Russia began exploring natural resources in the Arctic one of the first in the world. For more than half a century, mineral resource projects are implemented in Murmansk, Norilsk, Timano-Pechora, and Chukotka. Since the 70s, almost every month we hear of Yamal, which ensures annual supply of more than 200 million tons of oil equivalent to the world market.
The mineral resource base remains a key driver in the development of the Arctic macroregion. Given its uniqueness, this is not surprising. More than 700 oil and gas reservoirs, deposits of non-ferrous, rare and precious metals, including more than 350 gold deposits, have been discovered in the Arctic territories. According to the joint assessment of domestic and international experts, up to 30% of the world's untapped hydrocarbon reserves are concentrated on the Arctic shelf.
Let me note that the only large production field discovered in 2014 was located in the Arctic. This refers to the oil and gas condensate field "Pobeda" discovered by Rosneft on the Kara Sea shelf.
We certainly cannot ignore the challenges faced by our industry. The difficult situation on the raw material markets, macroeconomic and geopolitical instability – all the factors complicating the implementation of major projects. Especially in the Arctic with its additional problems: a lack of infrastructure, a shortage of human resources, and harsh climatic conditions.
It suffices to say that over the past 10 years, the average cost of discovering a barrel of oil equivalent in new fields, according to international estimates, has increased five-fold – from 0.85 to 4.2 dollars per barrel. And the exploitation cost, according to companies' estimates, has increased three-fold. As a result, large investments in new projects are cut down around the world. According to international agencies, 118 billion dollars of investments in the implementation of new oil and gas projects have been frozen this year. Naturally, this also refers to the Arctic. One such example is a recent decision by Shell to abandon its operation off Alaska coast in the Chukchi Sea.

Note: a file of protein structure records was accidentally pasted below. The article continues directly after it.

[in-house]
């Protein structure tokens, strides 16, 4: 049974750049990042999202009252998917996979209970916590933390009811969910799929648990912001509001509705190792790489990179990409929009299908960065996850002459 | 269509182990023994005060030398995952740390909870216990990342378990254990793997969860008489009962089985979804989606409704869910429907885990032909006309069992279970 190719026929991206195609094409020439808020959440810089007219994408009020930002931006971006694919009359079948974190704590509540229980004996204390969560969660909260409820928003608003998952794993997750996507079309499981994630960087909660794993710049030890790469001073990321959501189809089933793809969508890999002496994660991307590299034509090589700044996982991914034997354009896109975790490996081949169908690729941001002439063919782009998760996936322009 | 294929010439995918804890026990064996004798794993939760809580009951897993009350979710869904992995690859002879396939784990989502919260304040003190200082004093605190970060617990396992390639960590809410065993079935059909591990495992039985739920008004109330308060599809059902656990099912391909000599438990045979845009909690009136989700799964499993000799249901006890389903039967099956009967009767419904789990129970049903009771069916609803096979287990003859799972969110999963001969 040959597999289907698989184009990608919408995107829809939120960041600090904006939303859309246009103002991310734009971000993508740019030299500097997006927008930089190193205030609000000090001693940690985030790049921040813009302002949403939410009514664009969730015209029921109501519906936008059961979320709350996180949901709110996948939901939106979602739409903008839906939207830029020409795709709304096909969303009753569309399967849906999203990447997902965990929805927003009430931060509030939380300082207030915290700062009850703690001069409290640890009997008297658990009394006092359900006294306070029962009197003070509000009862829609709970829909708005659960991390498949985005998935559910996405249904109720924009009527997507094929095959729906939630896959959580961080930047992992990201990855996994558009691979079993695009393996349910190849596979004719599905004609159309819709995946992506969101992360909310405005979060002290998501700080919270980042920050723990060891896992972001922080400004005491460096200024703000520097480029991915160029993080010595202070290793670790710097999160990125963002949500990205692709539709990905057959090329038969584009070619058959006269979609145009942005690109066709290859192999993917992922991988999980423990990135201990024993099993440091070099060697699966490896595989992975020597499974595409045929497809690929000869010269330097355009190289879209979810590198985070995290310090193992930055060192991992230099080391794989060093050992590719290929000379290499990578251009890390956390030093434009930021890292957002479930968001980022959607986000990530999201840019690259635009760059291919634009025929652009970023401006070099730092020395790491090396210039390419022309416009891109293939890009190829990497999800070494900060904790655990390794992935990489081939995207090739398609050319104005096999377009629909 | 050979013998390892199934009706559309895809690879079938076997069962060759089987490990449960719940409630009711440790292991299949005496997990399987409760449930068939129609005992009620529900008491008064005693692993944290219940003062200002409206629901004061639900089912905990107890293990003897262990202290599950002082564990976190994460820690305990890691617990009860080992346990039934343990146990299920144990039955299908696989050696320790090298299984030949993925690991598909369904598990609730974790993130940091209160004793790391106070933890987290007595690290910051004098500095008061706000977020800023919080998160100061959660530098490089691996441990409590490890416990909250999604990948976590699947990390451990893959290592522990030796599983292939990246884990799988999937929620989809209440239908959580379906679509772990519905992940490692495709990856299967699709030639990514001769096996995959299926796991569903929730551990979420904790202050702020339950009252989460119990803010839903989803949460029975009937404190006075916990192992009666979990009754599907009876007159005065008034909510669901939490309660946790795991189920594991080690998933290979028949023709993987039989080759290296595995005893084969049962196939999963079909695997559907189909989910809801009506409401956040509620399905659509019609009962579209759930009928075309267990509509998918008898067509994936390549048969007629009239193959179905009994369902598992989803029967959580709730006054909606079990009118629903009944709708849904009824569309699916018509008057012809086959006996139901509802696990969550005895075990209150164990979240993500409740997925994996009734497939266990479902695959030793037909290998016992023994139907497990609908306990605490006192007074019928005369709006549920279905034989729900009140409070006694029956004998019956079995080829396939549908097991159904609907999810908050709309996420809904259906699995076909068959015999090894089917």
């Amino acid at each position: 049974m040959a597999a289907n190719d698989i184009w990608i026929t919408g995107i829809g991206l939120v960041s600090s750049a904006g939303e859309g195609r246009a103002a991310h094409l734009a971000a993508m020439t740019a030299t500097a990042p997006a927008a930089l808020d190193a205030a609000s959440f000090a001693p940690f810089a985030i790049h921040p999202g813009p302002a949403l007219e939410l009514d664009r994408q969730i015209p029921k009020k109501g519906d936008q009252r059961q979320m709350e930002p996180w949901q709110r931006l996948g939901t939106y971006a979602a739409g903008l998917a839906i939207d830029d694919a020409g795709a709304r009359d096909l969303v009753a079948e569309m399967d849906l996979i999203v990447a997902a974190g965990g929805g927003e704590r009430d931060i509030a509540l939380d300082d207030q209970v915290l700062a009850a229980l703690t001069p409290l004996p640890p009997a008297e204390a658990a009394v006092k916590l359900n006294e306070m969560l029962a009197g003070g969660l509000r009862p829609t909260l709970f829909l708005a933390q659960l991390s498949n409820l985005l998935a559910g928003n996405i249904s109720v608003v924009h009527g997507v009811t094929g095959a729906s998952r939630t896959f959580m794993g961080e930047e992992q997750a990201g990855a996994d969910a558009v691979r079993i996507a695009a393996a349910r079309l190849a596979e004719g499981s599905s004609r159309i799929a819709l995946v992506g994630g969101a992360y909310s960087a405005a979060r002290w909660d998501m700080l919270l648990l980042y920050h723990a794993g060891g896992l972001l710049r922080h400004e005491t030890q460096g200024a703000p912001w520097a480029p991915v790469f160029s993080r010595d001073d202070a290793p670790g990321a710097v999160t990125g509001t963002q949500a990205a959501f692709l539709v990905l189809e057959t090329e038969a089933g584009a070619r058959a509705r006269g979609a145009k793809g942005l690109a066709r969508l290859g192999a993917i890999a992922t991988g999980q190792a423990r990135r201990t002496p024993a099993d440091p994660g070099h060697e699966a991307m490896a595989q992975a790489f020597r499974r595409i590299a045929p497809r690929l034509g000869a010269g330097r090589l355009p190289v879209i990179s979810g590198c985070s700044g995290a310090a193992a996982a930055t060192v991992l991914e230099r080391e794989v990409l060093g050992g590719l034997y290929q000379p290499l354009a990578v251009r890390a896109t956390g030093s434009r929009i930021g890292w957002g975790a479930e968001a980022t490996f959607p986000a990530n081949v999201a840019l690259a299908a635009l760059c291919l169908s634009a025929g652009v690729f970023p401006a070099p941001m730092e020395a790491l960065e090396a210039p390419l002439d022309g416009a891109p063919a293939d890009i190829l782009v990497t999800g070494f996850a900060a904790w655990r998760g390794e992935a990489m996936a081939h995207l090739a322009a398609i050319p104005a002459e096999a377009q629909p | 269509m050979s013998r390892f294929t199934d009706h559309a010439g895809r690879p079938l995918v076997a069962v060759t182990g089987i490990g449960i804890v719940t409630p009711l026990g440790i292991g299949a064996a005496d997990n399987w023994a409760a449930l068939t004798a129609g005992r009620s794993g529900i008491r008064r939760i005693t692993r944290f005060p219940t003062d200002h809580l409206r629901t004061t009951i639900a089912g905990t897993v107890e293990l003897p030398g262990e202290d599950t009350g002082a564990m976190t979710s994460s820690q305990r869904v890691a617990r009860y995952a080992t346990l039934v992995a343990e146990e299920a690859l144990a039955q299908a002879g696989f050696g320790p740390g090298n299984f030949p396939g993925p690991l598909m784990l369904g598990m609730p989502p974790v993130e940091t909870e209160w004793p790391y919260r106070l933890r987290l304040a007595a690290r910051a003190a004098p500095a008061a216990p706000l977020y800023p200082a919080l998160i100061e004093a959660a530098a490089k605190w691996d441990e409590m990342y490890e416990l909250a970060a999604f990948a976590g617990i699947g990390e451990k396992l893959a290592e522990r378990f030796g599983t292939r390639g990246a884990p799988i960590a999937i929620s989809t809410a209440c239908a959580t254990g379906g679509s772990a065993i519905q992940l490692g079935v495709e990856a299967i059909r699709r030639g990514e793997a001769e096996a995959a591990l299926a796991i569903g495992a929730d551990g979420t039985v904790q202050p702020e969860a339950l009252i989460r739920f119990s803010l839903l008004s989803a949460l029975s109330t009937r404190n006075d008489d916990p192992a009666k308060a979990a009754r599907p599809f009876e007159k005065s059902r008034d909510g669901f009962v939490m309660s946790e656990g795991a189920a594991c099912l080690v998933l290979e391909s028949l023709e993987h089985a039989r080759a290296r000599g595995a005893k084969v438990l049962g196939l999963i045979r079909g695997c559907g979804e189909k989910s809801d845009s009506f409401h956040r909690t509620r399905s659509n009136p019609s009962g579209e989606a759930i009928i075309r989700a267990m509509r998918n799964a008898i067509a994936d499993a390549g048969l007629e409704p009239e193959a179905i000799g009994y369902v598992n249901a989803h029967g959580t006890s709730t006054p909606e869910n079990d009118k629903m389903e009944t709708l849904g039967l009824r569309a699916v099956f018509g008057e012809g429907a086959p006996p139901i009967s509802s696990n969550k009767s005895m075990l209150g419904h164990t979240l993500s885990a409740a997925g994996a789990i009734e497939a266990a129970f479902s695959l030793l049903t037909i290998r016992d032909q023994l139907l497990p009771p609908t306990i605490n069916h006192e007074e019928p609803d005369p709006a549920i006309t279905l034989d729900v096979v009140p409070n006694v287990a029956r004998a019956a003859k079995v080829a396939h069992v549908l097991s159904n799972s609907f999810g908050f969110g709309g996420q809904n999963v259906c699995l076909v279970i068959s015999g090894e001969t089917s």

Does this mean that we have to put on ice the development of the Arctic industrial capacity? In my opinion, in no way. This applies not only to mining operations, but also to advancing high-tech industries, implementing socio-economic projects and ensuring the stability of a large part of our country.
In actual practice, the implementation of any large infrastructure project allows for an obvious multiplying effect: the construction of new roads in the areas of active mining operations is accelerated, efficient logistics and comfortable conditions for professionals are provided. Our common objective is to accelerate the implementation of such projects by supporting them in every possible way.
The Russian Arctic has a number of competitive advantages over the Arctic territories of other countries. We have such unique tool as the Northern Sea Route. Its cargo traffic is growing from year to year, but today, the Northern Sea Route's capacity is not used to the full extent. However, we are confident that the development and exploration of new fields will give a powerful impetus to its development.
There is no doubt that the implementation of projects on the oil and gas fields development using the sea transportation scheme (first and foremost, this refers to the Yamal SPG project) will provide the expected maritime safety and, as a consequence, will increase the demand for the Arctic sea routes among international traders.
To materialize global Arctic projects, a systematic approach to their implementation should be provided. I am certain that only in this case we will be able to cope with any challenges and sanctions.
The material is based on the speech by the Minister of Natural Resources and Environment of the Russian Federation Sergei Donskoi at the working session "Business climate in the Arctic: from permafrost to comfortable environment."